Miitopia - A Remaster Of An Underused IP
Miitopia was originally a 3DS title released in 2017 during the twilight years of Nintendo’s handheld console which also served as the year that the Switch debut on the market. While it was one of the 3DS’s final years, it was arguably one of the best endings for any major Nintendo console with the release of Ultra Sun and Moon, Metroid Samus Returns, and the remake of Mario and Luigi: Superstar Saga during that same year among others. Miitopia was another Nintendo product within the Miiverse to focus on its titular avatars, the Miis, which were player-created characters that represented the Nintendo community for over a decade.
Unfortunately, for the majority of its player base, the game flew under the radar of most which led to the announcement of a Switch remaster a surprise for many. Four years later, many who own a Switch, which is a higher ratio to those who owned a 3DS can now experience one of the 3DS’s weirdest yet charming titles on the system in a storybook adventure that feels right at home within the Miiverse.
Colorful And Funny Animations Set The Tone In Miitopia
The premise is simple as the main character is your Mii, the hero, tasked to defeat the Dark Lord. The Dark Lord is stealing the faces of many and it’s up to you to save everyone’s faces, restoring them to their original owners, and save the world from being faceless. If the premise sounds silly, then it’s par for the course on what to expect from Miitopia with its childlike humor and occasional fourth-wall-breaking. The nameless narrator constantly controls the ebb and flow of the game, often commenting on decisions a player makes including the predicament that they place themselves in.
When a player is on the verge of death, for example, the narrator will offer advice yet in a mildly condescending tone. The player can also have the option to decline to “save the world” in which the narrator will proclaim that they must do so as the story calls for it. Depending on the personality of the Mii as well as their starting class, various hidden abilities are available to the Mii as follows. A stubborn Mii may attack twice in a row and defiantly stand up against an enemy attack while a laid-back Mii may use their fellow partner as a shield, hiding behind them as they take the damage instead. There are several jobs that a Mii can take up including Warrior, Mage, Thief, Cleric, and the two odd jobs, a Pop Star and a Chef.
Be Whoever You Want To Be (Even A Pop Star)
Of these, I decided to choose a “Pop Star” as I felt it was the most unique of the options, save for the chef, and there wasn’t much of a gameplay difference compared to say a thief. Eventually, a thief would join my party but she could attack multiple targets at once much as my Mii could. The only difference is that my Mii could allow his partner to repeat their turn, offering a bit of a support role to the party.
Every Mii created in the game is an NPC in the story, from the residents who get their faces stolen, to party members as well. This gives players a sense of personality as the general story remains the same, but the characters within the story will differ from each player’s experience. There’s an extensive editor within the game that takes the basic Mii creation to the next level, allowing players to fine-tune their characters to their liking. For a time, I recall many recreating existing characters from other forms of media on social media, which serves as an example of how in-depth this system can be.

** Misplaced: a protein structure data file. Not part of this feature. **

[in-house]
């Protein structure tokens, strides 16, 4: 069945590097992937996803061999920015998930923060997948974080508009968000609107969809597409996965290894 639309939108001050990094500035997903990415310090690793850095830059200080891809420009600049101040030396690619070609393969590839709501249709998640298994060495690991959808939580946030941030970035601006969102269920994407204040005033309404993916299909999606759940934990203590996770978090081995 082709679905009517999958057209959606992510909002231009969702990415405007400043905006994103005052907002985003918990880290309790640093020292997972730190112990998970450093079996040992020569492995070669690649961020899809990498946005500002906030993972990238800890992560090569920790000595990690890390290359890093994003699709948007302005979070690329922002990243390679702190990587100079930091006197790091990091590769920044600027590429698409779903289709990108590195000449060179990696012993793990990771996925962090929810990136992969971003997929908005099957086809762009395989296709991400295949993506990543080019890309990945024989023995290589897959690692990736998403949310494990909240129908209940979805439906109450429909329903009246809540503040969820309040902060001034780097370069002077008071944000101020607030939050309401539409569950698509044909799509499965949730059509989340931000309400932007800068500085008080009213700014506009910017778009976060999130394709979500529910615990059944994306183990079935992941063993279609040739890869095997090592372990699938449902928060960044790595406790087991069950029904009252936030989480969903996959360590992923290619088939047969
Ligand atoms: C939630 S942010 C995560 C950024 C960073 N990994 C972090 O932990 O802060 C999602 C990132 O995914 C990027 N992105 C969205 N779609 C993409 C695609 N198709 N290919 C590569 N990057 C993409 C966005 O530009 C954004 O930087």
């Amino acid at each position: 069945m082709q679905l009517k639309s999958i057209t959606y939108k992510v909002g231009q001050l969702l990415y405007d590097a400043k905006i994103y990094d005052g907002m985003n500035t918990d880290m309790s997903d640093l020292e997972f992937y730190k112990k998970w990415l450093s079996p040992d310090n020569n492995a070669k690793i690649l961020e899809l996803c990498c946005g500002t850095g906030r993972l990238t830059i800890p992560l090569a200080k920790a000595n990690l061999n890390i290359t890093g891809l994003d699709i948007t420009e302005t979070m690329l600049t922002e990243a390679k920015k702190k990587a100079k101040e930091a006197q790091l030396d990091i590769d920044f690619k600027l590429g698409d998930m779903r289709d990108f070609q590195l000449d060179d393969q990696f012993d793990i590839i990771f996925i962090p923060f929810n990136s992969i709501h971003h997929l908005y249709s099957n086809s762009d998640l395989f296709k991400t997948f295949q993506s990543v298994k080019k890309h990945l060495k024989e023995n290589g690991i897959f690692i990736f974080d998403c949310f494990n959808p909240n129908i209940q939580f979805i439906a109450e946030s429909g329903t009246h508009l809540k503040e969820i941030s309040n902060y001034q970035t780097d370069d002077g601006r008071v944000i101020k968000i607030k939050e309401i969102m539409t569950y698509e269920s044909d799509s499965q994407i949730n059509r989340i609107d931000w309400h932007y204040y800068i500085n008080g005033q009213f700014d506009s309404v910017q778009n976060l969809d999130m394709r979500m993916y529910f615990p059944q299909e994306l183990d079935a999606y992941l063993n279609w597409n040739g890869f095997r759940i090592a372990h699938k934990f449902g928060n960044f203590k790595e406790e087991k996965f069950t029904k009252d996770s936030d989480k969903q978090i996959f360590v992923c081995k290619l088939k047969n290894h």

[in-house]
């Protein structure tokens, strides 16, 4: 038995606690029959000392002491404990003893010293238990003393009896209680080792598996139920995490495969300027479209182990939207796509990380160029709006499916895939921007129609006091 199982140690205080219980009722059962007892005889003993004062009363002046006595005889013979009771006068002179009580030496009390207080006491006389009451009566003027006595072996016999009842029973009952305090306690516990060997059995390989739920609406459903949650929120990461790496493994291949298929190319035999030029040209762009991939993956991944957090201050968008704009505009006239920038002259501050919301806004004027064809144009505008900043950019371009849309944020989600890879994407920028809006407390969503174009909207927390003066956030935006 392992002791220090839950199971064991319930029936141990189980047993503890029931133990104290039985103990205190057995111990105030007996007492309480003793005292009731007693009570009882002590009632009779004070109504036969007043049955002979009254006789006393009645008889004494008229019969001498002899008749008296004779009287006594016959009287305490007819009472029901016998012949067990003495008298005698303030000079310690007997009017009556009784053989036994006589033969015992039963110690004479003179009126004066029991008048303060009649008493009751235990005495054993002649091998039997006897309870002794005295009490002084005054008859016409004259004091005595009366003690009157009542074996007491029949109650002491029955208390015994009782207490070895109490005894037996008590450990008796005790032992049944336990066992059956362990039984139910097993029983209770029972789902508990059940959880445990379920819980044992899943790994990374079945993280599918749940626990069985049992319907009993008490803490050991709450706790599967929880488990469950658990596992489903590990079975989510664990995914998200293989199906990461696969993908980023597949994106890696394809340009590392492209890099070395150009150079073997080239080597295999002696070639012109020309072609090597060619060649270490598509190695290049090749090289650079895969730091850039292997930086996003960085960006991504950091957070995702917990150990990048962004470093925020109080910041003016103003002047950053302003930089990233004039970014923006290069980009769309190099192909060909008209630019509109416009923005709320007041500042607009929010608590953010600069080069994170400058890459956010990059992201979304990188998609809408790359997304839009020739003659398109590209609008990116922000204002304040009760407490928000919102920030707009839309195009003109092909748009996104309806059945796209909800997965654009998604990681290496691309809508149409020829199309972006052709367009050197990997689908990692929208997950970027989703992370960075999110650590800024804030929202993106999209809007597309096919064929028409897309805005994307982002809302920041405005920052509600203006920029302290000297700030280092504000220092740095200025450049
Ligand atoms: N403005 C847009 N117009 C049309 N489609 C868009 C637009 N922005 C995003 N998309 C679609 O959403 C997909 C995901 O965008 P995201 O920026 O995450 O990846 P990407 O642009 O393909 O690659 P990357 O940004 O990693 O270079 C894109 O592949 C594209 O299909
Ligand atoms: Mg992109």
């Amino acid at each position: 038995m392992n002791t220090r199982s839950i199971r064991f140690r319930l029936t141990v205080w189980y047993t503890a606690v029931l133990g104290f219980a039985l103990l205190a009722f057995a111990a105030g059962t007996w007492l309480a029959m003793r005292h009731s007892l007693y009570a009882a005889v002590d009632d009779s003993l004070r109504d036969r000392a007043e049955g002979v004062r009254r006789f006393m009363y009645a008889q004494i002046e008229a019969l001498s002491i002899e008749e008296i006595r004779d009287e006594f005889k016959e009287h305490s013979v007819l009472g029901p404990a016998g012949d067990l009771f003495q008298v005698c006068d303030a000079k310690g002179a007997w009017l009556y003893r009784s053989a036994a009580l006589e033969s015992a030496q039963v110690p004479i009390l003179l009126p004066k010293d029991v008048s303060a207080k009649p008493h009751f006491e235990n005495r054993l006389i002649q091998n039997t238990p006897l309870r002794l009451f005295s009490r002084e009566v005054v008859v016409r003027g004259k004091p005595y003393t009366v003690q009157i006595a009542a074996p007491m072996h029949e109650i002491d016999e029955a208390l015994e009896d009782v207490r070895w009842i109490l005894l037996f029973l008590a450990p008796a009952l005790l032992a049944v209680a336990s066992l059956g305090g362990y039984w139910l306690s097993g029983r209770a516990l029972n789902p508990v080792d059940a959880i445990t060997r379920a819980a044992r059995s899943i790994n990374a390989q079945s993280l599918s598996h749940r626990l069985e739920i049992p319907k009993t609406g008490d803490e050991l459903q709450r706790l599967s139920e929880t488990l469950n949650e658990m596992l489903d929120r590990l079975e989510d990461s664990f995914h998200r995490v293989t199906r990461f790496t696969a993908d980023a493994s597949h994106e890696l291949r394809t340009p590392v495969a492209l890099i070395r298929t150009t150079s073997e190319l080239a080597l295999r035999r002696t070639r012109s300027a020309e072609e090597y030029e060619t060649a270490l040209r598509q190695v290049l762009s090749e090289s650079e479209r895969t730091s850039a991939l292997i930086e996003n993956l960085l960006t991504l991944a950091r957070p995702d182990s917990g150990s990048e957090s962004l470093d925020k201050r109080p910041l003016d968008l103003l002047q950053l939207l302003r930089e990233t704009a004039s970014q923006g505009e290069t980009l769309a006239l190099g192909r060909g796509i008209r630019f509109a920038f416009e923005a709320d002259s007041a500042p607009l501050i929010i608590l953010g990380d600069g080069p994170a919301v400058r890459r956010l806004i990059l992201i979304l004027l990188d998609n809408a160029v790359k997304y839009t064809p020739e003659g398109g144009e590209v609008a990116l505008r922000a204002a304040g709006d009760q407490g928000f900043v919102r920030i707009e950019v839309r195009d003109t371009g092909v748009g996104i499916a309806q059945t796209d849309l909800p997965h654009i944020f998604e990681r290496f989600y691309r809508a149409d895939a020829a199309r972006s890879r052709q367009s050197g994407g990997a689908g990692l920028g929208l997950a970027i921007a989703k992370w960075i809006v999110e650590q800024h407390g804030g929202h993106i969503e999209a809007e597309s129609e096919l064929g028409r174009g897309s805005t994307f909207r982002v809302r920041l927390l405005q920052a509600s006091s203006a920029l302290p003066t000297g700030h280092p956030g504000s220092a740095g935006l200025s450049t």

Miitopia Runs On Auto-Pilot A Bit Too Much
The only major gripe is that the game is too automated for my liking. As your Miis set off on an adventure, they travel on their own, engaging in small quips with each other until an eventual fight breaks out. From there, the fights consist of pressing a button and waiting to see what happens.
Occasionally a character’s trait will kick in at random, altering the tide of battle, but even so, it was usually “Press A to attack” and move on until you approach an inn. The inns are ways for characters to become acquainted with each other, rest to heal their HP and SP, and increase their stat proficiency. It’s also the only area where they can buy equipment and weapons.
Hopefully Nintendo Can Bring Back Other Fan Favorites
This cycle continues until the party inevitably reaches a boss or a strong monster at the end of the path, which upon defeat will allow the player to return to the overworld and select a new location. Almost all events happen with very little input from the player, which turns Miitopia from that of an RPG with an interesting premise to a storybook involving a player’s creative Miis. The option to enter a “replay” mode, allowing players to take snapshots of their Mii in combat, further emphasizes the social aspect the game advertises with the RPG elements playing second fiddle.
Overall it wasn’t a bad experience even though after it became apparent that Miitopia wasn’t the “epic RPG” that it had advertised itself on the cover, it was more of a let-down. Still, for its target audience, there’s an abundance of charm while preventing it from being too “kiddy” or “hand-holding” to its player-base. Miitopia is worth a try due to its playable demo and if one enjoys it, then purchasing the game would be the next logical step.
Miitopia is available on the Nintendo Switch.